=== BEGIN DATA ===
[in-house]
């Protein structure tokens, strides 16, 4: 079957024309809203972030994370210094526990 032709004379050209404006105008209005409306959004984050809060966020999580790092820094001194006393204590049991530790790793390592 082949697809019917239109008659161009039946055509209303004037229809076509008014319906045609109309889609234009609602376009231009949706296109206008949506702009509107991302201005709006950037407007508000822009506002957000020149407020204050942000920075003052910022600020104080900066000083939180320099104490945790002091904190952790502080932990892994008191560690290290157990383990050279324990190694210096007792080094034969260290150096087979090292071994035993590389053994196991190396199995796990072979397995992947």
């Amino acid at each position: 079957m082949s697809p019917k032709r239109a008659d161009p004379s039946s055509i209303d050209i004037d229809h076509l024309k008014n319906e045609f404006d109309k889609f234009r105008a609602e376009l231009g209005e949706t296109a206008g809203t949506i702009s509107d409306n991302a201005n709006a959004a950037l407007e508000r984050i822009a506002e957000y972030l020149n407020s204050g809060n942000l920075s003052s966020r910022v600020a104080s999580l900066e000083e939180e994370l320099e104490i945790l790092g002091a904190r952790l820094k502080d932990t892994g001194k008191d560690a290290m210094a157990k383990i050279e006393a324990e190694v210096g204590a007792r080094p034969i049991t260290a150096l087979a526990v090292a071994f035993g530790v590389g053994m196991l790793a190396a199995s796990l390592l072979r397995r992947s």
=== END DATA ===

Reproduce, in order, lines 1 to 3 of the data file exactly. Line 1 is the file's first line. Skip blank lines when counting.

[in-house]
């Protein structure tokens, strides 16, 4: 079957024309809203972030994370210094526990 032709004379050209404006105008209005409306959004984050809060966020999580790092820094001194006393204590049991530790790793390592 082949697809019917239109008659161009039946055509209303004037229809076509008014319906045609109309889609234009609602376009231009949706296109206008949506702009509107991302201005709006950037407007508000822009506002957000020149407020204050942000920075003052910022600020104080900066000083939180320099104490945790002091904190952790502080932990892994008191560690290290157990383990050279324990190694210096007792080094034969260290150096087979090292071994035993590389053994196991190396199995796990072979397995992947």
């Amino acid at each position: 079957m082949s697809p019917k032709r239109a008659d161009p004379s039946s055509i209303d050209i004037d229809h076509l024309k008014n319906e045609f404006d109309k889609f234009r105008a609602e376009l231009g209005e949706t296109a206008g809203t949506i702009s509107d409306n991302a201005n709006a959004a950037l407007e508000r984050i822009a506002e957000y972030l020149n407020s204050g809060n942000l920075s003052s966020r910022v600020a104080s999580l900066e000083e939180e994370l320099e104490i945790l790092g002091a904190r952790l820094k502080d932990t892994g001194k008191d560690a290290m210094a157990k383990i050279e006393a324990e190694v210096g204590a007792r080094p034969i049991t260290a150096l087979a526990v090292a071994f035993g530790v590389g053994m196991l790793a190396a199995s796990l390592l072979r397995r992947s």